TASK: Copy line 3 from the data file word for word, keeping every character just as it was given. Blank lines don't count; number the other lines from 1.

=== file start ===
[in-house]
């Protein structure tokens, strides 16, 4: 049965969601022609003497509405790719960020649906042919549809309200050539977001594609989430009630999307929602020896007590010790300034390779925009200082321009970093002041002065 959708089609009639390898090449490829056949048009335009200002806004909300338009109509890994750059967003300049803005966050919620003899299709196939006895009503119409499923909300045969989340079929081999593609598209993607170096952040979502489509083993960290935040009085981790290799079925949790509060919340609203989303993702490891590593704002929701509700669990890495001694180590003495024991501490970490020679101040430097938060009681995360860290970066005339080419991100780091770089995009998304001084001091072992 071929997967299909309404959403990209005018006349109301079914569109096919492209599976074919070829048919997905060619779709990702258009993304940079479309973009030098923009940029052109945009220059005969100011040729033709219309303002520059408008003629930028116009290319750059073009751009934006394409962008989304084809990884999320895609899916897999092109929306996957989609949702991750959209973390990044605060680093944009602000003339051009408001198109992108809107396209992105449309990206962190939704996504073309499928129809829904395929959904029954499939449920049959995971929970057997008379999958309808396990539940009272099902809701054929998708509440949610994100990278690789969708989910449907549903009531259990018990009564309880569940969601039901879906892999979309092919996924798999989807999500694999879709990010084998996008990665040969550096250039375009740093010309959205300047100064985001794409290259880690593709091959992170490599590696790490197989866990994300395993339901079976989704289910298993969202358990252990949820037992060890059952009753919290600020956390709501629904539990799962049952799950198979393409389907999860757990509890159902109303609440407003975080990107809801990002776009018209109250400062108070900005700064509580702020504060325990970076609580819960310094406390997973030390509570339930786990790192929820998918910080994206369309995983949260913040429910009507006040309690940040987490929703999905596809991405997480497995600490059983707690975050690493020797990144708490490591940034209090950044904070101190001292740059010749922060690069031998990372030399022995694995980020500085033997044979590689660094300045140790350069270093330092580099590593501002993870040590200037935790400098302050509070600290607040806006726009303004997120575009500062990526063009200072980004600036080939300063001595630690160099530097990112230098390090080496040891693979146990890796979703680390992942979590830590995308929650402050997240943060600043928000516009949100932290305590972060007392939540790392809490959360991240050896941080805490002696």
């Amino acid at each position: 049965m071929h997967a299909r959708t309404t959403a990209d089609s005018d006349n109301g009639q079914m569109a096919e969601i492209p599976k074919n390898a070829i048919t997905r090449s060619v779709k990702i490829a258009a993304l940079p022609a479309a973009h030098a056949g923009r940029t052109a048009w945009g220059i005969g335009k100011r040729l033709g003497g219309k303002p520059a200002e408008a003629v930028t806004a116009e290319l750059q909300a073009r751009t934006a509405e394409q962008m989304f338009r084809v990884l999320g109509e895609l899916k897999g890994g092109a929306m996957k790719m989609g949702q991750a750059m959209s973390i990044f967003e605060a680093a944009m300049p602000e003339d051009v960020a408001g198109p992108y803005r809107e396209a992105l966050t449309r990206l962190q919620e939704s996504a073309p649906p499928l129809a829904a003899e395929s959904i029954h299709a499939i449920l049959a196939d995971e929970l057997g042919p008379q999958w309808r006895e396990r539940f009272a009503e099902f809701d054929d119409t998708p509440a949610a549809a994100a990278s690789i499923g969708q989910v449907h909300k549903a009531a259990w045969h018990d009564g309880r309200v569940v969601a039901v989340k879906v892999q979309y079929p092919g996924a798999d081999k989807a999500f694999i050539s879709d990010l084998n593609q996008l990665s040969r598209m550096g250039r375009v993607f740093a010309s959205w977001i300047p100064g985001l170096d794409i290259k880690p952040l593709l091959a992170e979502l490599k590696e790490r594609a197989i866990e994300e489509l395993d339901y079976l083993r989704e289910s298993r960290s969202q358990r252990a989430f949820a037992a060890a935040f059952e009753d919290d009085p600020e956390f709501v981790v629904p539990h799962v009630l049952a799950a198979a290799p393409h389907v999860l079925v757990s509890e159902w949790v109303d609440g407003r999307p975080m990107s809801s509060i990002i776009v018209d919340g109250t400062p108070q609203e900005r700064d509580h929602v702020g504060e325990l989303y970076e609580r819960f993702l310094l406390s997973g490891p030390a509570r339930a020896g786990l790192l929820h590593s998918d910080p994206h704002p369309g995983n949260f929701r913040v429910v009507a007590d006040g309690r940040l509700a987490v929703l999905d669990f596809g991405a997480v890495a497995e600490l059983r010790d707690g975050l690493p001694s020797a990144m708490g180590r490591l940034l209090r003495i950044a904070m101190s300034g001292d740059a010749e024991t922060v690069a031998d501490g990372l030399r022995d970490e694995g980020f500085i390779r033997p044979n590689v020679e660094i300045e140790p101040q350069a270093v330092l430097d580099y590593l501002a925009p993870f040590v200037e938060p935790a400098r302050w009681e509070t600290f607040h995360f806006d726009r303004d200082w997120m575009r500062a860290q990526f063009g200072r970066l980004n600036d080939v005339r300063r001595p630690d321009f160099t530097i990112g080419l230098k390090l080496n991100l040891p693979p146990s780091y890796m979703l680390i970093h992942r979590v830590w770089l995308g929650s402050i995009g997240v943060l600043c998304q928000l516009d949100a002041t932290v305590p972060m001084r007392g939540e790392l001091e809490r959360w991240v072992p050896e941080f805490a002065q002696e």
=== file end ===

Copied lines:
């Amino acid at each position: 049965m071929h997967a299909r959708t309404t959403a990209d089609s005018d006349n109301g009639q079914m569109a096919e969601i492209p599976k074919n390898a070829i048919t997905r090449s060619v779709k990702i490829a258009a993304l940079p022609a479309a973009h030098a056949g923009r940029t052109a048009w945009g220059i005969g335009k100011r040729l033709g003497g219309k303002p520059a200002e408008a003629v930028t806004a116009e290319l750059q909300a073009r751009t934006a509405e394409q962008m989304f338009r084809v990884l999320g109509e895609l899916k897999g890994g092109a929306m996957k790719m989609g949702q991750a750059m959209s973390i990044f967003e605060a680093a944009m300049p602000e003339d051009v960020a408001g198109p992108y803005r809107e396209a992105l966050t449309r990206l962190q919620e939704s996504a073309p649906p499928l129809a829904a003899e395929s959904i029954h299709a499939i449920l049959a196939d995971e929970l057997g042919p008379q999958w309808r006895e396990r539940f009272a009503e099902f809701d054929d119409t998708p509440a949610a549809a994100a990278s690789i499923g969708q989910v449907h909300k549903a009531a259990w045969h018990d009564g309880r309200v569940v969601a039901v989340k879906v892999q979309y079929p092919g996924a798999d081999k989807a999500f694999i050539s879709d990010l084998n593609q996008l990665s040969r598209m550096g250039r375009v993607f740093a010309s959205w977001i300047p100064g985001l170096d794409i290259k880690p952040l593709l091959a992170e979502l490599k590696e790490r594609a197989i866990e994300e489509l395993d339901y079976l083993r989704e289910s298993r960290s969202q358990r252990a989430f949820a037992a060890a935040f059952e009753d919290d009085p600020e956390f709501v981790v629904p539990h799962v009630l049952a799950a198979a290799p393409h389907v999860l079925v757990s509890e159902w949790v109303d609440g407003r999307p975080m990107s809801s509060i990002i776009v018209d919340g109250t400062p108070q609203e900005r700064d509580h929602v702020g504060e325990l989303y970076e609580r819960f993702l310094l406390s997973g490891p030390a509570r339930a020896g786990l790192l929820h590593s998918d910080p994206h704002p369309g995983n949260f929701r913040v429910v009507a007590d006040g309690r940040l509700a987490v929703l999905d669990f596809g991405a997480v890495a497995e600490l059983r010790d707690g975050l690493p001694s020797a990144m708490g180590r490591l940034l209090r003495i950044a904070m101190s300034g001292d740059a010749e024991t922060v690069a031998d501490g990372l030399r022995d970490e694995g980020f500085i390779r033997p044979n590689v020679e660094i300045e140790p101040q350069a270093v330092l430097d580099y590593l501002a925009p993870f040590v200037e938060p935790a400098r302050w009681e509070t600290f607040h995360f806006d726009r303004d200082w997120m575009r500062a860290q990526f063009g200072r970066l980004n600036d080939v005339r300063r001595p630690d321009f160099t530097i990112g080419l230098k390090l080496n991100l040891p693979p146990s780091y890796m979703l680390i970093h992942r979590v830590w770089l995308g929650s402050i995009g997240v943060l600043c998304q928000l516009d949100a002041t932290v305590p972060m001084r007392g939540e790392l001091e809490r959360w991240v072992p050896e941080f805490a002065q002696e």